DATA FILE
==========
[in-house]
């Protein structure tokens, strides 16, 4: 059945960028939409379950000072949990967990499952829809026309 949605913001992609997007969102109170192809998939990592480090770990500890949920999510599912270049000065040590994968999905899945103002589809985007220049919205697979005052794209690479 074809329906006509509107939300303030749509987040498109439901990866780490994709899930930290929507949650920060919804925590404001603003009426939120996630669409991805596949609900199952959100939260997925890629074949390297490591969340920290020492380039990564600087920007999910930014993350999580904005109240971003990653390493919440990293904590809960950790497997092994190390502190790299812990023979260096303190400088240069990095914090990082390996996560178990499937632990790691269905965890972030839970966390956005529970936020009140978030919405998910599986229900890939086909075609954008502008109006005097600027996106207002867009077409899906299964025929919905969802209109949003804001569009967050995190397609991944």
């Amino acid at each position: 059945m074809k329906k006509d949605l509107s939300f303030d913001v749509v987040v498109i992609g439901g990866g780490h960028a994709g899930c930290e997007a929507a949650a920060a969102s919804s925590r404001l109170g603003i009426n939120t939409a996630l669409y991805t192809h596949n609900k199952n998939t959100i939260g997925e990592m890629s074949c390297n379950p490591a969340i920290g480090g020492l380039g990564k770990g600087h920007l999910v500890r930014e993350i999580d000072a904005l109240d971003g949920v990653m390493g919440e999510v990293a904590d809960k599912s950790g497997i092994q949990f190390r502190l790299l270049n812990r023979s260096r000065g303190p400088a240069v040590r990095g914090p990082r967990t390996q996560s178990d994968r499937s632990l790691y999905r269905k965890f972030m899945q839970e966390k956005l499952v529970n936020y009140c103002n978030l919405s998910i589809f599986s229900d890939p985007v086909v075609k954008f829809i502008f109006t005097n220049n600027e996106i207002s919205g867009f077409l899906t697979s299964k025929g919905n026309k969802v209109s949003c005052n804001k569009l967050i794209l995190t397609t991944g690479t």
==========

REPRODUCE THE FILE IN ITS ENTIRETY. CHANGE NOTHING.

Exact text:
[in-house]
């Protein structure tokens, strides 16, 4: 059945960028939409379950000072949990967990499952829809026309 949605913001992609997007969102109170192809998939990592480090770990500890949920999510599912270049000065040590994968999905899945103002589809985007220049919205697979005052794209690479 074809329906006509509107939300303030749509987040498109439901990866780490994709899930930290929507949650920060919804925590404001603003009426939120996630669409991805596949609900199952959100939260997925890629074949390297490591969340920290020492380039990564600087920007999910930014993350999580904005109240971003990653390493919440990293904590809960950790497997092994190390502190790299812990023979260096303190400088240069990095914090990082390996996560178990499937632990790691269905965890972030839970966390956005529970936020009140978030919405998910599986229900890939086909075609954008502008109006005097600027996106207002867009077409899906299964025929919905969802209109949003804001569009967050995190397609991944």
């Amino acid at each position: 059945m074809k329906k006509d949605l509107s939300f303030d913001v749509v987040v498109i992609g439901g990866g780490h960028a994709g899930c930290e997007a929507a949650a920060a969102s919804s925590r404001l109170g603003i009426n939120t939409a996630l669409y991805t192809h596949n609900k199952n998939t959100i939260g997925e990592m890629s074949c390297n379950p490591a969340i920290g480090g020492l380039g990564k770990g600087h920007l999910v500890r930014e993350i999580d000072a904005l109240d971003g949920v990653m390493g919440e999510v990293a904590d809960k599912s950790g497997i092994q949990f190390r502190l790299l270049n812990r023979s260096r000065g303190p400088a240069v040590r990095g914090p990082r967990t390996q996560s178990d994968r499937s632990l790691y999905r269905k965890f972030m899945q839970e966390k956005l499952v529970n936020y009140c103002n978030l919405s998910i589809f599986s229900d890939p985007v086909v075609k954008f829809i502008f109006t005097n220049n600027e996106i207002s919205g867009f077409l899906t697979s299964k025929g919905n026309k969802v209109s949003c005052n804001k569009l967050i794209l995190t397609t991944g690479t």